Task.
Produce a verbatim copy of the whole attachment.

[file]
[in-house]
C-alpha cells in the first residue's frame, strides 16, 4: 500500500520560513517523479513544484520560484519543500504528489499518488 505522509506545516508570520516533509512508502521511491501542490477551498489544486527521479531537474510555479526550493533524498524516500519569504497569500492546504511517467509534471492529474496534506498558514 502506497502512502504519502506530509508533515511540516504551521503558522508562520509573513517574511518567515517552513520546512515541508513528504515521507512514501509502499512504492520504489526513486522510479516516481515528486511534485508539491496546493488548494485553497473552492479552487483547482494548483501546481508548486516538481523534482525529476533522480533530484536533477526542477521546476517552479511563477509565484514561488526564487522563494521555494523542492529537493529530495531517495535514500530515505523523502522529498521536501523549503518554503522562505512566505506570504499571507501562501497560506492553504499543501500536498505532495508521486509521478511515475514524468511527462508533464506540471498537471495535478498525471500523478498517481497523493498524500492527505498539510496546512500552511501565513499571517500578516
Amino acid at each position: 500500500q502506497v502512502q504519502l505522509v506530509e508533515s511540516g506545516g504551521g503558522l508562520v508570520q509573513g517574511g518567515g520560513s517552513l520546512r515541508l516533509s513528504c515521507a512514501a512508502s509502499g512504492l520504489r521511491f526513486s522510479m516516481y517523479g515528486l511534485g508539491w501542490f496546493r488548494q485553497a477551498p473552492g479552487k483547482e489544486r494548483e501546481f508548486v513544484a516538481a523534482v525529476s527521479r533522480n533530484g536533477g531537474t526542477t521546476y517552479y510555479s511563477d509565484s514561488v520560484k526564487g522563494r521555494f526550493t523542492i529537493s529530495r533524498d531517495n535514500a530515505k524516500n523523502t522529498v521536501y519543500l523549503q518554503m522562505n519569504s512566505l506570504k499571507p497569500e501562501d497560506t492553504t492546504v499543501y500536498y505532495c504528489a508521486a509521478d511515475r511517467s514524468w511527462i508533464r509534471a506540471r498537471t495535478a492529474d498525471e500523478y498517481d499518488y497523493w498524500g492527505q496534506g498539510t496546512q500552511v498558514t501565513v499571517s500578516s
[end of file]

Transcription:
[in-house]
C-alpha cells in the first residue's frame, strides 16, 4: 500500500520560513517523479513544484520560484519543500504528489499518488 505522509506545516508570520516533509512508502521511491501542490477551498489544486527521479531537474510555479526550493533524498524516500519569504497569500492546504511517467509534471492529474496534506498558514 502506497502512502504519502506530509508533515511540516504551521503558522508562520509573513517574511518567515517552513520546512515541508513528504515521507512514501509502499512504492520504489526513486522510479516516481515528486511534485508539491496546493488548494485553497473552492479552487483547482494548483501546481508548486516538481523534482525529476533522480533530484536533477526542477521546476517552479511563477509565484514561488526564487522563494521555494523542492529537493529530495531517495535514500530515505523523502522529498521536501523549503518554503522562505512566505506570504499571507501562501497560506492553504499543501500536498505532495508521486509521478511515475514524468511527462508533464506540471498537471495535478498525471500523478498517481497523493498524500492527505498539510496546512500552511501565513499571517500578516
Amino acid at each position: 500500500q502506497v502512502q504519502l505522509v506530509e508533515s511540516g506545516g504551521g503558522l508562520v508570520q509573513g517574511g518567515g520560513s517552513l520546512r515541508l516533509s513528504c515521507a512514501a512508502s509502499g512504492l520504489r521511491f526513486s522510479m516516481y517523479g515528486l511534485g508539491w501542490f496546493r488548494q485553497a477551498p473552492g479552487k483547482e489544486r494548483e501546481f508548486v513544484a516538481a523534482v525529476s527521479r533522480n533530484g536533477g531537474t526542477t521546476y517552479y510555479s511563477d509565484s514561488v520560484k526564487g522563494r521555494f526550493t523542492i529537493s529530495r533524498d531517495n535514500a530515505k524516500n523523502t522529498v521536501y519543500l523549503q518554503m522562505n519569504s512566505l506570504k499571507p497569500e501562501d497560506t492553504t492546504v499543501y500536498y505532495c504528489a508521486a509521478d511515475r511517467s514524468w511527462i508533464r509534471a506540471r498537471t495535478a492529474d498525471e500523478y498517481d499518488y497523493w498524500g492527505q496534506g498539510t496546512q500552511v498558514t501565513v499571517s500578516s